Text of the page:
An editorial from this morning's Times (can't paste in the link as it's subscribers only):
"The new constitution which took effect in Hungary yesterday is an extraordinary affront to basic liberties. It vastly increases the powers of the ruling party, reimposes state control on the central bank, limits the independence of the courts, politicises the judiciary, holds the Opposition criminally responsible for the former Communist Party's misdeeds, gives a three-man government cabal the power to veto any budget, subverts the sovereignty of its neighbours by allowing their Hungarian minorities to vote in Hungarian elections, and, most disgracefully, attempts to reimpose state regulation of religion by reducing the number of acknowledged faiths and sects from 300 to 14 while denying any official place in society for Muslim, Buddhist or Hindu congregations unless they have operated in Hungary for at least twenty years.
The new constitution underpins the populist, nationalist ideology that the formerly liberal party Fidesz now espouses. It insists that God and Christianity hold the country together, renames "the Republic of Hungary" simply "Hungary", states that life begins at conception and that marriage is a union between a man and a woman. And since these provisions are now enshrined in the constitution, no move towards legalised abortion or same-sex marriage is likely to muster the two-thirds parliamentary majority needed to overturn the provisions. Even the adoption of the euro is made more difficult, as the constitution specifies the forint as legal tender.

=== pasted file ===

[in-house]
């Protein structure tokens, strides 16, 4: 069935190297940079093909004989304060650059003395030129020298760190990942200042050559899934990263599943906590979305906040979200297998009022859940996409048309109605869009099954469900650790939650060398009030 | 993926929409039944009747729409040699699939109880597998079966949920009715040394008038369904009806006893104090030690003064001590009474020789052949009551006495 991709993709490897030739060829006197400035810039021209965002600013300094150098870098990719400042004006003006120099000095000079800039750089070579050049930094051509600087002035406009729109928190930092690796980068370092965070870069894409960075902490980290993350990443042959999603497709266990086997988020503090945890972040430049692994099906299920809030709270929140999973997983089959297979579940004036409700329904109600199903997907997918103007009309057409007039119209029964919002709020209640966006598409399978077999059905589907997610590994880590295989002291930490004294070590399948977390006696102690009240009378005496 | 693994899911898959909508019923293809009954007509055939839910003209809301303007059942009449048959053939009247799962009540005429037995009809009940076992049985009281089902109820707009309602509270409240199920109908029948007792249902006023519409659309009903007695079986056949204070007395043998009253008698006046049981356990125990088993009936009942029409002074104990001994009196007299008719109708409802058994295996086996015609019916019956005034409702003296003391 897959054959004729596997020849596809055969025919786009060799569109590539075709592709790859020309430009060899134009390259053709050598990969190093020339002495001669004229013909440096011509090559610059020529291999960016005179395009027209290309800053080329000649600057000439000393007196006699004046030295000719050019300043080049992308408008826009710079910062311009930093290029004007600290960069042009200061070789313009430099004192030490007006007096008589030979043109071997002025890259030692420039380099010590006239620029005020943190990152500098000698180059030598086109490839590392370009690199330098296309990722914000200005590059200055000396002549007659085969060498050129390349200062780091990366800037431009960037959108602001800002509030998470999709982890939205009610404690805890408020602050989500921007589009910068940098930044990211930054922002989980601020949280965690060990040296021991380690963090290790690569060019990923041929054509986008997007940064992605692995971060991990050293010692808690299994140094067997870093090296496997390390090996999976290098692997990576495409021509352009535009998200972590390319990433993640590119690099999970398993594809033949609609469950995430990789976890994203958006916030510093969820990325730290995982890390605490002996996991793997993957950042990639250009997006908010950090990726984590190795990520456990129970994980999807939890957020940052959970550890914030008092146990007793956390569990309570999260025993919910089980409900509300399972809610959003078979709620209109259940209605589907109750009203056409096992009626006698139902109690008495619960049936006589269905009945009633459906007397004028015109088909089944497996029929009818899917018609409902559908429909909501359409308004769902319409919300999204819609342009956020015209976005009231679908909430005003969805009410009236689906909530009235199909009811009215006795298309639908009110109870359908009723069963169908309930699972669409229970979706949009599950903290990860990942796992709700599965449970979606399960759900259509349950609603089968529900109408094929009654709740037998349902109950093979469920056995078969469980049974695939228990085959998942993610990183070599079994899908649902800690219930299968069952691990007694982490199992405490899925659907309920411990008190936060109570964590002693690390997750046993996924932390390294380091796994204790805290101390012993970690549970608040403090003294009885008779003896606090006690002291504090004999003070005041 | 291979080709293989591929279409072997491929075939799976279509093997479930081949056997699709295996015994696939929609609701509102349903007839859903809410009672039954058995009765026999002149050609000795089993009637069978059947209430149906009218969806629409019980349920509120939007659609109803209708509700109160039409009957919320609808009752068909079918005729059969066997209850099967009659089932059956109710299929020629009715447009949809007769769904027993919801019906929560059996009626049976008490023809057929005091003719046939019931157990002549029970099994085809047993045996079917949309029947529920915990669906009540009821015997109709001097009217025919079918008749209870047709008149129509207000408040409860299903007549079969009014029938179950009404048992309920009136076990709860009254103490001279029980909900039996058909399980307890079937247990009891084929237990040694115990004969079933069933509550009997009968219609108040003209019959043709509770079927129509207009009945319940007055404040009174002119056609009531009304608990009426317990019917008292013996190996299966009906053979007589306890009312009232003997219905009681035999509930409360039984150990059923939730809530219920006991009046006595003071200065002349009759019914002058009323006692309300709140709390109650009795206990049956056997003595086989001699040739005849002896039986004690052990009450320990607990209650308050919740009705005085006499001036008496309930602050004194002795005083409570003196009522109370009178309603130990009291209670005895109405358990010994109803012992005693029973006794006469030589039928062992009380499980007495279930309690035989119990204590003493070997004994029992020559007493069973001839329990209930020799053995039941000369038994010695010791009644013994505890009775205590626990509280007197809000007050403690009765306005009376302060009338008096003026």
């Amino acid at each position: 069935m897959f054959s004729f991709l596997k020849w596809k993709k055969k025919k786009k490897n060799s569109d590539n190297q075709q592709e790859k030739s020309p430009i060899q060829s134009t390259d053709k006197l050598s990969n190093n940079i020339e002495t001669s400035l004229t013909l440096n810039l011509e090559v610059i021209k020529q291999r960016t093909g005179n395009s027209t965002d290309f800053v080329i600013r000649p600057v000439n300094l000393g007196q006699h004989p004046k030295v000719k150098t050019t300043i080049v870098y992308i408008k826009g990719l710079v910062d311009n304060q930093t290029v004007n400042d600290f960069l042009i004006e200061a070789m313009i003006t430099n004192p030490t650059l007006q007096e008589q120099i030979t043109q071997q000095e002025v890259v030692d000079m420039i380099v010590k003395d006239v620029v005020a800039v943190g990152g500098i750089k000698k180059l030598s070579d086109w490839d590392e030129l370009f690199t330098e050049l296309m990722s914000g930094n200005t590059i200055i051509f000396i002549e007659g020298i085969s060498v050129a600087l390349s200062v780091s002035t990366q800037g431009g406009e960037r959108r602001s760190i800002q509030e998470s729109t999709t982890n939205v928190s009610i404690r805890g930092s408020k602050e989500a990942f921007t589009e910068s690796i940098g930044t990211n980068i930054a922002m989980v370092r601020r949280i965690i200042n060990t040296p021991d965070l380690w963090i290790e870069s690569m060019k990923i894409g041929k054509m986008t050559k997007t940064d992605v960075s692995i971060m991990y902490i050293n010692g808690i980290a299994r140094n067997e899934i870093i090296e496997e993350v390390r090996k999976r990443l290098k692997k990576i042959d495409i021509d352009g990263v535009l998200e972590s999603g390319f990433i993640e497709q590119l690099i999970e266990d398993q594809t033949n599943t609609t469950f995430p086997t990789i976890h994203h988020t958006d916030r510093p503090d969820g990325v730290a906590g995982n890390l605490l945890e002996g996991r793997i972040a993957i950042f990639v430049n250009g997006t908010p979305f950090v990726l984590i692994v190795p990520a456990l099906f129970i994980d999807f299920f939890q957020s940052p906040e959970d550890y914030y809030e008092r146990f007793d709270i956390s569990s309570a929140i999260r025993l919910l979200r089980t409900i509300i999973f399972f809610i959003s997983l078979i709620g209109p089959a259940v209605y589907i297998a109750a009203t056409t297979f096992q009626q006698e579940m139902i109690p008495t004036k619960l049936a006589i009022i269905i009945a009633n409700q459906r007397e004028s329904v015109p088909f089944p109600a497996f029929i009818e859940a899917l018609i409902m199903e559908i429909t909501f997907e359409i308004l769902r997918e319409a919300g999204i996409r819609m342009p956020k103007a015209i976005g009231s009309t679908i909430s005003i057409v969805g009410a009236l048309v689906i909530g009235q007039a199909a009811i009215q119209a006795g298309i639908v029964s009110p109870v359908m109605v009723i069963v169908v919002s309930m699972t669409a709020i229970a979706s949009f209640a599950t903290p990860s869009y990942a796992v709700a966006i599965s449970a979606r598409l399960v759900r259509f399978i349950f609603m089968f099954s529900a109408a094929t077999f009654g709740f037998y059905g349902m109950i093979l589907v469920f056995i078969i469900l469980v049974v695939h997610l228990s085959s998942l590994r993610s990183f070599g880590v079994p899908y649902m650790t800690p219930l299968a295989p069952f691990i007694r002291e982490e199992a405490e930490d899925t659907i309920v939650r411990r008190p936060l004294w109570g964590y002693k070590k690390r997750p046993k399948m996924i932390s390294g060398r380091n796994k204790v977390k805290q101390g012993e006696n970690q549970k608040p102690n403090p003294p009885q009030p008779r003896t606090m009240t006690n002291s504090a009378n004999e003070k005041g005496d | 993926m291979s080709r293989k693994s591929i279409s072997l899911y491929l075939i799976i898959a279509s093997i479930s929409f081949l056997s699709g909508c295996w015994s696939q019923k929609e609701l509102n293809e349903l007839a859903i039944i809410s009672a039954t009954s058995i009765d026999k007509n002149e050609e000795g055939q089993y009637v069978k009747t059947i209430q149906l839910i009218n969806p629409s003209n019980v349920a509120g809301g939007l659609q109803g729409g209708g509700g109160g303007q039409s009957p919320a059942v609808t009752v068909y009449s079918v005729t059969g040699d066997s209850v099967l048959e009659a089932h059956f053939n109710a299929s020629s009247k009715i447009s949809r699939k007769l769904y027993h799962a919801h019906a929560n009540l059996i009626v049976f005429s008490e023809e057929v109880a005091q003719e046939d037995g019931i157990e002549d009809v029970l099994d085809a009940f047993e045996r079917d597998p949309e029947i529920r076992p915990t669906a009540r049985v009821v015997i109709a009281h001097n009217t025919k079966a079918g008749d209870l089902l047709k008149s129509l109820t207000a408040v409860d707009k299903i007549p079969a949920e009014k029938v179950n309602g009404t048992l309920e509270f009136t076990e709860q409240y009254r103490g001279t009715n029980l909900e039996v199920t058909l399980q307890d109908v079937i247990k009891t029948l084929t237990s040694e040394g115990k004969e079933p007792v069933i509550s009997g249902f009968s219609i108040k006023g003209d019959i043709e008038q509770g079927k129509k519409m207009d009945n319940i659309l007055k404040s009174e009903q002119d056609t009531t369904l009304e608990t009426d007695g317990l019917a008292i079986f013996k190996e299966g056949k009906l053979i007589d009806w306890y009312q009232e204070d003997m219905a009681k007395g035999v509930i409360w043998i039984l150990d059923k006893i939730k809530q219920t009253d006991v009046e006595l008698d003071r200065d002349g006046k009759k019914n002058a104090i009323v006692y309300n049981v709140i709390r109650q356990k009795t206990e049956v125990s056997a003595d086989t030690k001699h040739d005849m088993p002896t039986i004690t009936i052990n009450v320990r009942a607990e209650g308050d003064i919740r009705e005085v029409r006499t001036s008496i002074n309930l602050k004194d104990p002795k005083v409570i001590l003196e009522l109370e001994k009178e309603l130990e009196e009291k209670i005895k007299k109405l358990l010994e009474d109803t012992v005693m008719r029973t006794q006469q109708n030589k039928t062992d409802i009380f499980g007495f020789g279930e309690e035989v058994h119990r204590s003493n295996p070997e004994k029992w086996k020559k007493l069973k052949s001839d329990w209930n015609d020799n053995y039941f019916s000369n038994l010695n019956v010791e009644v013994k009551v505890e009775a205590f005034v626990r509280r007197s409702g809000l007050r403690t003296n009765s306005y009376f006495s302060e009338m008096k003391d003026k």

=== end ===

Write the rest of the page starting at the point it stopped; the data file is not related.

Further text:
US Secretary of State Hilary Clinton is one of several powerful voices in the West who have expressed alarm at the threats to democracy, especially the new restrictions on religion. For the past eight months, since parliament - where Fidesz has a huge majority - approved the constitution, the European Union has warned Budapest not to reimpose state controls on the central bank. But Viktor Orban, the increasingly autocratic Prime Minister, has denounced any "outside interference", and gone ahead with measures that subordinate the bank to the ruling party and contradict a prerequisite of any future euro membership.
Even more ominously, the interference in the justice system, including the dismissal of the former chief judge, a government right to choose which court should hear a case, and a new state body to supervise the judicial system, return Hungary to the monopoly of power by the ruling party under which it suffered for more than 40 years.
All this is incompatible with EU membership. This must be made bluntly plain to the new autocrats in Budapest. Hungary is currently demanding 20 billion euros in emergency EU help for its struggling economy. Not a cent should be paid while this disgraceful constitution remains in force."
On the basis of this constitution, should Hungary be denied EU funding? Indeed, should Hungary even be expelled from the EU?